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Mao gets to work in Sochi; expected to skate in team event


Staff Writer

Mao Asada completed her first practice at the Iceberg Skating Palace on Thursday morning ahead of the start of the team event this evening.

The two-time world champion and 2010 Olympic silver medalist was pleased following her workout.

“I was very happy to catch the feeling on the ice straight away,” Mao said. “I didn’t have to get used to it, and had a smooth and good practice.”

Mao indicated that she feels confident and less anxious heading into the Olympics for the second time.

“Vancouver was my first Olympics and it was so amazing,” Mao stated. “I was very excited and also nervous.

“Here in Sochi I am much more relaxed and also calmer, which makes it easier for me to focus on my performance. I try to take it like every other competition.”

Despite her recent troubles with her signature triple axel, she struck a confident tone when asked about it.

“When I was younger my triple axels were somewhat shaky,” she commented. “But as I got older they got more consistent and are good and consistent now.”

Mao is expected to represent Japan in the short program in the team event on Saturday night.

Lineup set: A source has confirmed to Ice Time that Japan’s lineup for the team event will be as follows in singles:

Men — Yuzuru Hanyu (short program), Tatsuki Machida (free skate).

Women — Mao Asada (short program), Akiko Suzuki (free skate).

Narumi Takahashi and Ryuichi Kihara will skate in pairs for Japan, while Cathy and Chris Reed will comprise the ice dance team.

Sound advice: Hanyu’s coach, Brian Orser, who was the silver medalist in singles at both the 1984 Sarajevo Games and 1988 Calgary Games, is trying to give his prize pupil some insight into what competing at the Olympics is like.

Orser, who also teaches Spain’s Javier Fernandez in Toronto, believes the pair can rely on each other for support as they train together every day.

“I guess they take comfort in having one another around,” Orser said. “I hope they draw the same warmup group for the short program, because they can be together.”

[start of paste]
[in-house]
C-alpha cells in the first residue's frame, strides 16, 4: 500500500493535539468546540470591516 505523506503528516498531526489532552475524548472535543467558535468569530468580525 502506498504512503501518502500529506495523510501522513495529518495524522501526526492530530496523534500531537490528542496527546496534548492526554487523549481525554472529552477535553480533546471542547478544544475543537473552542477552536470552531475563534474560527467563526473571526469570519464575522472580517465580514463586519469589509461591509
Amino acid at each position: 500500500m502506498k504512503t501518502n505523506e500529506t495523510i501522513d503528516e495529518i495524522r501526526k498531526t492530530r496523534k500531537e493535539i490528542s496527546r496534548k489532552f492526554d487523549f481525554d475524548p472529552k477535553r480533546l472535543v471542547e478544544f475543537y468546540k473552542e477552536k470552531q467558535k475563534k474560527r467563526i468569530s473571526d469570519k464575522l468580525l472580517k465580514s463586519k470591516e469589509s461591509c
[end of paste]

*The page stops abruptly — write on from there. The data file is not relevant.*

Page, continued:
The Canadian also warned the pair that the veterans like Patrick Chan, Daisuke Takahashi and Evgeni Plushenko will be on top of their games here.

Orser, who led Kim Yu-na to the gold medal at the 2010 Vancouver Games, said was he was very impressed with the way Hanyu handled the pressure at the Japan nationals in December.

“Daisuke is the favorite in Japan and he earned it,” stated Orser. “So we were swimming in that pond and it was kind of hard for this young guy (Hanyu). When I saw the way he handled that, I thought, Olympics is going to be a breeze compared to that.”

Energy dilemma: With the Opening Ceremony occurring in the midst of the team skating competition, it means some skaters have made the difficult decision to bypass the occasion, which can be quite tiring to the participants.

But Japan pair Takahashi and Kihara believe it won’t be an issue for them.

“We are very young and we have lots of energy, so it shouldn’t be too much of a problem for us,” Takahashi said.

Quote of the day: Carolina Kostner, the 2012 world champion, had a fairly accurate take on Sochi when asked about it Thursday.

“I must say, I feel overwhelmed,” she said. “There’s so much information, so many people, so many things to do. On one hand, I want to focus on my work, but then again, I want to see it all, do it all. I’m here only once.”